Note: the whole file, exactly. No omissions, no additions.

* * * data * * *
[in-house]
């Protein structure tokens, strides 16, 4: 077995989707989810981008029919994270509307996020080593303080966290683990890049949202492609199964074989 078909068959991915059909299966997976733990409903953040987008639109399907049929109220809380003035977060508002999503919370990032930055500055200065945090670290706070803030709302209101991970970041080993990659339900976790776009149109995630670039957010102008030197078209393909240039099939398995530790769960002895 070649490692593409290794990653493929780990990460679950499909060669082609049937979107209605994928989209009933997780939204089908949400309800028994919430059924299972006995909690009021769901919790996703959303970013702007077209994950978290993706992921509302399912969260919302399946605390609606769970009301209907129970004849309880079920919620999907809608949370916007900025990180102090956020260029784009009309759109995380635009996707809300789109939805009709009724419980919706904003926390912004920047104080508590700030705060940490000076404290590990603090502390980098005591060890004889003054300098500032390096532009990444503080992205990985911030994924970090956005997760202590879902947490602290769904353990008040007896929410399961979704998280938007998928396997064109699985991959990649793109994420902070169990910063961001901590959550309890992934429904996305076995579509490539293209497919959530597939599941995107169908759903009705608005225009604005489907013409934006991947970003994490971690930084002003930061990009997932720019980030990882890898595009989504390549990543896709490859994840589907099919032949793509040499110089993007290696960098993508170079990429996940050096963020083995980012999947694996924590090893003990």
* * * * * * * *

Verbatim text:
[in-house]
């Protein structure tokens, strides 16, 4: 077995989707989810981008029919994270509307996020080593303080966290683990890049949202492609199964074989 078909068959991915059909299966997976733990409903953040987008639109399907049929109220809380003035977060508002999503919370990032930055500055200065945090670290706070803030709302209101991970970041080993990659339900976790776009149109995630670039957010102008030197078209393909240039099939398995530790769960002895 070649490692593409290794990653493929780990990460679950499909060669082609049937979107209605994928989209009933997780939204089908949400309800028994919430059924299972006995909690009021769901919790996703959303970013702007077209994950978290993706992921509302399912969260919302399946605390609606769970009301209907129970004849309880079920919620999907809608949370916007900025990180102090956020260029784009009309759109995380635009996707809300789109939805009709009724419980919706904003926390912004920047104080508590700030705060940490000076404290590990603090502390980098005591060890004889003054300098500032390096532009990444503080992205990985911030994924970090956005997760202590879902947490602290769904353990008040007896929410399961979704998280938007998928396997064109699985991959990649793109994420902070169990910063961001901590959550309890992934429904996305076995579509490539293209497919959530597939599941995107169908759903009705608005225009604005489907013409934006991947970003994490971690930084002003930061990009997932720019980030990882890898595009989504390549990543896709490859994840589907099919032949793509040499110089993007290696960098993508170079990429996940050096963020083995980012999947694996924590090893003990």